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Thursday, January 11, 2024

The paucity of morality in everyday talk

Atari, M., Mehl, M.R., Graham, J. et al. 
Sci Rep 13, 5967 (2023).


Given its centrality in scholarly and popular discourse, morality should be expected to figure prominently in everyday talk. We test this expectation by examining the frequency of moral content in three contexts, using three methods: (a) Participants’ subjective frequency estimates (N = 581); (b) Human content analysis of unobtrusively recorded in-person interactions (N = 542 participants; n = 50,961 observations); and (c) Computational content analysis of Facebook posts (N = 3822 participants; n = 111,886 observations). In their self-reports, participants estimated that 21.5% of their interactions touched on morality (Study 1), but objectively, only 4.7% of recorded conversational samples (Study 2) and 2.2% of Facebook posts (Study 3) contained moral content. Collectively, these findings suggest that morality may be far less prominent in everyday life than scholarly and popular discourse, and laypeople, presume.


Overall, the findings of this research suggest that morality is far less prevalent in everyday talk than previously assumed. While participants overestimated the frequency of moral content in their self-reports, objective measures revealed that moral topics are relatively rare in everyday conversations and online interactions.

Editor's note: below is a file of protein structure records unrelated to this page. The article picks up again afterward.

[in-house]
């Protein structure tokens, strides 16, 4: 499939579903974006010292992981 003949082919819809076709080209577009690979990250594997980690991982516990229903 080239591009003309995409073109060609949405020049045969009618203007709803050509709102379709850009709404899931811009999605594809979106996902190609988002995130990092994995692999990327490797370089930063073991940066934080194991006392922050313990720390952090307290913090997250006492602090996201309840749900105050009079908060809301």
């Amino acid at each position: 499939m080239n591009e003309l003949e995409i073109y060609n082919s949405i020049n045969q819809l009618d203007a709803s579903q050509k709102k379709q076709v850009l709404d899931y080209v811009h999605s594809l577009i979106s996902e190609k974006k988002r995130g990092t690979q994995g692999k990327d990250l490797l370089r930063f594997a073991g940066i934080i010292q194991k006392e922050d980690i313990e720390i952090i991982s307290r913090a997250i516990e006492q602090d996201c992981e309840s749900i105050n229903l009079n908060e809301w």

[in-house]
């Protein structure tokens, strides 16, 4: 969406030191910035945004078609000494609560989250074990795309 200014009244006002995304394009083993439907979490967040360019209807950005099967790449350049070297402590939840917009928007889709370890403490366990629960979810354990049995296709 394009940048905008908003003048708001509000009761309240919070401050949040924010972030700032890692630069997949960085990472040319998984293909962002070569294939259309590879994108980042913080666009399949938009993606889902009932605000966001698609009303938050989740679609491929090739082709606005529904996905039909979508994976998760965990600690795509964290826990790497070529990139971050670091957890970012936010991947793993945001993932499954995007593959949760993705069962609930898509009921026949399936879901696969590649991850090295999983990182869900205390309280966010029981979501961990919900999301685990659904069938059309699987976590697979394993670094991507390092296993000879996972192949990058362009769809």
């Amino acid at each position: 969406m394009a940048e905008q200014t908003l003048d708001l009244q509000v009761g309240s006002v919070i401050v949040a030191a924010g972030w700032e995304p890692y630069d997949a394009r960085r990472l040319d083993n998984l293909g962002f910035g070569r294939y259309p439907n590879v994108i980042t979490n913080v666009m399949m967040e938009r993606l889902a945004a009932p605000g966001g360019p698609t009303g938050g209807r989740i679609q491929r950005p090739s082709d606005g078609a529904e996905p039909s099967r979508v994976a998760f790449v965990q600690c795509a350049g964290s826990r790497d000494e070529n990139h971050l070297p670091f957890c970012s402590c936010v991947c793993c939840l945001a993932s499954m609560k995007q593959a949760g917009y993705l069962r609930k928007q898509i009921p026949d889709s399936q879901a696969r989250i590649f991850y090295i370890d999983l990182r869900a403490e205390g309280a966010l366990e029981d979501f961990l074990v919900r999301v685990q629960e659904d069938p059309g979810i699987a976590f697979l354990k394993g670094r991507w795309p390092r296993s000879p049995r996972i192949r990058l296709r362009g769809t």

The study's authors propose several explanations for this discrepancy between subjective and objective findings. One possibility is that people tend to remember instances of moral talk more vividly than other types of conversation. Additionally, people may be more likely to report that they engage in moral talk when they are explicitly asked about it, as this may make them more aware of their own moral values.

Regardless of the underlying reasons, the findings of this research suggest that morality is not as prominent in everyday life as is often assumed. This may have implications for how we understand and promote moral behavior in society.